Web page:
Write a program to add one to a given number. You are not allowed to use operators like ‘+’, ‘-‘, ‘*’, ‘/’, ‘++’, ‘–‘ …etc.

Examples:

Input: 12

Output: 13

Input: 6

Output: 7

Yes, you guessed it right, we can use bitwise operators to achieve this. Following are different methods to achieve same using bitwise operators.

**Method 1**

To add 1 to a number x (say 0011000111), we need to flip all the bits after the rightmost 0 bit (we get 001100**0**000). Finally, flip the rightmost 0 bit also (we get 0011001000) and we are done.

#include<stdio.h> int addOne(int x) { int m = 1; /* Flip all the set bits until we find a 0 */ while( x & m ) { x = x^m; m <<= 1; } /* flip the rightmost 0 bit */ x = x^m; return x; } /* Driver program to test above functions*/ int main() { printf("%d", addOne(13)); getchar(); return 0; }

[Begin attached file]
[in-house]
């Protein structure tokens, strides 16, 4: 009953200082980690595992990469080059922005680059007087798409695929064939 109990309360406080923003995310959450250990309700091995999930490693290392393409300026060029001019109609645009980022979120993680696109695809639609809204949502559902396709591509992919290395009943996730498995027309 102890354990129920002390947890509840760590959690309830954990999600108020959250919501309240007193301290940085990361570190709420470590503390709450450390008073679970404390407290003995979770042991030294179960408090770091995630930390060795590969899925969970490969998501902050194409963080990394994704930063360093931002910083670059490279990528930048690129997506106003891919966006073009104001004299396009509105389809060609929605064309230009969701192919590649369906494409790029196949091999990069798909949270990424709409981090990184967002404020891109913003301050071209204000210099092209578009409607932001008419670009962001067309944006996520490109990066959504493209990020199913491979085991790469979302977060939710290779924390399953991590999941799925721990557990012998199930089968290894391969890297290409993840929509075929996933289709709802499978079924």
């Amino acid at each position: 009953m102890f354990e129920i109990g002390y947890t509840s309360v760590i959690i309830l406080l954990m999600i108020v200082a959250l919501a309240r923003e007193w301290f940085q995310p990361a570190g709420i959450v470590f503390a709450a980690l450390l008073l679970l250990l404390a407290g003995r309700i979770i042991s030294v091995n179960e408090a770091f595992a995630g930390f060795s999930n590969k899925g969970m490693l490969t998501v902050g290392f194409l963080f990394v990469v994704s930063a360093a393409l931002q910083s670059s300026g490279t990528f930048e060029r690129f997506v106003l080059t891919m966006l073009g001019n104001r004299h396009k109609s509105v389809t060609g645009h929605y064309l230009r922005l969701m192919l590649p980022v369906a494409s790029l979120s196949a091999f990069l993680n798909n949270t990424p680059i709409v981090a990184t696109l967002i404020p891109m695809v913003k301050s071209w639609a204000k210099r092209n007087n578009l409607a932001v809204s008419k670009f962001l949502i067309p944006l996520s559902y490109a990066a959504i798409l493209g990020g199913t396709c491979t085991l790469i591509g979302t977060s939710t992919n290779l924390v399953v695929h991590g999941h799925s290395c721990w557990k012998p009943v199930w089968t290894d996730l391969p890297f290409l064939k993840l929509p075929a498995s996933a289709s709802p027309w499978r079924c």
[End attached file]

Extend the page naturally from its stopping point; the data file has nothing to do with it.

**Method 2**

We know that the negative number is represented in 2’s complement form on most of the architectures. We have the following lemma hold for 2’s complement representation of signed numbers.

Say, x is numerical value of a number, then

~x = -(x+1) [ ~ is for bitwise complement ]

(x + 1) is due to addition of 1 in 2’s complement conversion

To get (x + 1) apply negation once again. So, the final expression becomes (-(~x)).

int addOne(int x) { return (-(~x)); } /* Driver program to test above functions*/ int main() { printf("%d", addOne(13)); getchar(); return 0; }

Example, assume the machine word length is one *nibble* for simplicity.

And x = 2 (0010),

~x = ~2 = 1101 (13 numerical)

-~x = -1101

Interpreting bits 1101 in 2’s complement form yields numerical value as -(2^4 – 13) = -3. Applying ‘-‘ on the result leaves 3. Same analogy holds for decrement. See this comment for implementation of decrement.

Note that this method works only if the numbers are stored in 2’s complement form.

Thanks to Venki for suggesting this method.

Please write comments if you find the above code/algorithm incorrect, or find better ways to solve the same problem